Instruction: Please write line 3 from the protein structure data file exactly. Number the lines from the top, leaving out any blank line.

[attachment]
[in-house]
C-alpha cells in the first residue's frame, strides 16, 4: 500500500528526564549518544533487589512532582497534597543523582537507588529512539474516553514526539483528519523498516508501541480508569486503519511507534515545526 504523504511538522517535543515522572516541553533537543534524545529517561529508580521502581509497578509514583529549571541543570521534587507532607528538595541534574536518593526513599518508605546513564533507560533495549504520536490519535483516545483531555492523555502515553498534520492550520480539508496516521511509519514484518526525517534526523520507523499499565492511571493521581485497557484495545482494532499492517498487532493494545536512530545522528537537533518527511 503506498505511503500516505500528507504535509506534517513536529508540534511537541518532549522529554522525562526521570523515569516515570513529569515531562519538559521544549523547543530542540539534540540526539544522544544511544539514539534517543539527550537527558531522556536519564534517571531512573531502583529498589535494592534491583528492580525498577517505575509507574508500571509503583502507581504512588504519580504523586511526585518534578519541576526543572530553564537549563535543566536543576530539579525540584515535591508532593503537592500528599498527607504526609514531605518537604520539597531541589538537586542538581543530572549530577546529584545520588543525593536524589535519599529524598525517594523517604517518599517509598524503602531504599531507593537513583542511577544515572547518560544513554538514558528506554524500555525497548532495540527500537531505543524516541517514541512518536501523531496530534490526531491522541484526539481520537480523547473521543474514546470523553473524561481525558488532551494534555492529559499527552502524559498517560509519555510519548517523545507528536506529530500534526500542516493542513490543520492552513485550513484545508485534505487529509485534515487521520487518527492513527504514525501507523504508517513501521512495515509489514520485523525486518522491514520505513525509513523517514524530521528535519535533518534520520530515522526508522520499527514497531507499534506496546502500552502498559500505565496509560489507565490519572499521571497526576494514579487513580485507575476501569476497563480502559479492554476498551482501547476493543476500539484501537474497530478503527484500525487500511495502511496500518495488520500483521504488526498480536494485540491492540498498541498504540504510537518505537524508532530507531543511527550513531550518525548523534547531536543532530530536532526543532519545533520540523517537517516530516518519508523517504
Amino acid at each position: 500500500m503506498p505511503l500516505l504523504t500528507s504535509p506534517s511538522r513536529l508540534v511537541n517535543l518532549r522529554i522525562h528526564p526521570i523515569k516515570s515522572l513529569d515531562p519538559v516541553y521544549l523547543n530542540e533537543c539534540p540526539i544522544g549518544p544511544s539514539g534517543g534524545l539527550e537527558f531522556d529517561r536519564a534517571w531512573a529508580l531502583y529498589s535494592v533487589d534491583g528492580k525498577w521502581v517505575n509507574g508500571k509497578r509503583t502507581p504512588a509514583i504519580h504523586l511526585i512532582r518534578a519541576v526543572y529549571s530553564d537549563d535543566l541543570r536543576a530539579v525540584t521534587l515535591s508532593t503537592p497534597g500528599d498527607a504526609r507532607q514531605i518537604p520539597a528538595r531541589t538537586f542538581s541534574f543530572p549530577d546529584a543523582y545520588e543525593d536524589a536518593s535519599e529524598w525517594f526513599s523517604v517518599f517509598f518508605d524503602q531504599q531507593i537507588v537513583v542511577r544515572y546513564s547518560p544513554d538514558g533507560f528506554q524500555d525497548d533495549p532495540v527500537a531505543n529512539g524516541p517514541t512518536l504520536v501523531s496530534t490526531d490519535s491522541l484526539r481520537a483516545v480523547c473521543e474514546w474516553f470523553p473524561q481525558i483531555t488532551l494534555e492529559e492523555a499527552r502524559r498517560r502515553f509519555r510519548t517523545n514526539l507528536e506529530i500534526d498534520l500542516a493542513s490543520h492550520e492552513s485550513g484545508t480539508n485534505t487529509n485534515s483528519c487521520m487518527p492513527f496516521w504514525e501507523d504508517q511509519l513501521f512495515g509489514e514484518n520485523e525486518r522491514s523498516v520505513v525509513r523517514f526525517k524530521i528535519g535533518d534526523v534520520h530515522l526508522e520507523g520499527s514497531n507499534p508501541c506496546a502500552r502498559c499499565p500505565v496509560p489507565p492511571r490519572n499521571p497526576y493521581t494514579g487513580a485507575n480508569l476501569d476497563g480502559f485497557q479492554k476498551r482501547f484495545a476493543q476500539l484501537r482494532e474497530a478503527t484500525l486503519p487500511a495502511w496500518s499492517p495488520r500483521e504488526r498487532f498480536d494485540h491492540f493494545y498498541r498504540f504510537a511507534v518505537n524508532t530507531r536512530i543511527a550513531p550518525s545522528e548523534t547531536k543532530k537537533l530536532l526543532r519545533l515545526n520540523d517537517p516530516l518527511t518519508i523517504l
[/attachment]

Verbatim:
Amino acid at each position: 500500500m503506498p505511503l500516505l504523504t500528507s504535509p506534517s511538522r513536529l508540534v511537541n517535543l518532549r522529554i522525562h528526564p526521570i523515569k516515570s515522572l513529569d515531562p519538559v516541553y521544549l523547543n530542540e533537543c539534540p540526539i544522544g549518544p544511544s539514539g534517543g534524545l539527550e537527558f531522556d529517561r536519564a534517571w531512573a529508580l531502583y529498589s535494592v533487589d534491583g528492580k525498577w521502581v517505575n509507574g508500571k509497578r509503583t502507581p504512588a509514583i504519580h504523586l511526585i512532582r518534578a519541576v526543572y529549571s530553564d537549563d535543566l541543570r536543576a530539579v525540584t521534587l515535591s508532593t503537592p497534597g500528599d498527607a504526609r507532607q514531605i518537604p520539597a528538595r531541589t538537586f542538581s541534574f543530572p549530577d546529584a543523582y545520588e543525593d536524589a536518593s535519599e529524598w525517594f526513599s523517604v517518599f517509598f518508605d524503602q531504599q531507593i537507588v537513583v542511577r544515572y546513564s547518560p544513554d538514558g533507560f528506554q524500555d525497548d533495549p532495540v527500537a531505543n529512539g524516541p517514541t512518536l504520536v501523531s496530534t490526531d490519535s491522541l484526539r481520537a483516545v480523547c473521543e474514546w474516553f470523553p473524561q481525558i483531555t488532551l494534555e492529559e492523555a499527552r502524559r498517560r502515553f509519555r510519548t517523545n514526539l507528536e506529530i500534526d498534520l500542516a493542513s490543520h492550520e492552513s485550513g484545508t480539508n485534505t487529509n485534515s483528519c487521520m487518527p492513527f496516521w504514525e501507523d504508517q511509519l513501521f512495515g509489514e514484518n520485523e525486518r522491514s523498516v520505513v525509513r523517514f526525517k524530521i528535519g535533518d534526523v534520520h530515522l526508522e520507523g520499527s514497531n507499534p508501541c506496546a502500552r502498559c499499565p500505565v496509560p489507565p492511571r490519572n499521571p497526576y493521581t494514579g487513580a485507575n480508569l476501569d476497563g480502559f485497557q479492554k476498551r482501547f484495545a476493543q476500539l484501537r482494532e474497530a478503527t484500525l486503519p487500511a495502511w496500518s499492517p495488520r500483521e504488526r498487532f498480536d494485540h491492540f493494545y498498541r498504540f504510537a511507534v518505537n524508532t530507531r536512530i543511527a550513531p550518525s545522528e548523534t547531536k543532530k537537533l530536532l526543532r519545533l515545526n520540523d517537517p516530516l518527511t518519508i523517504l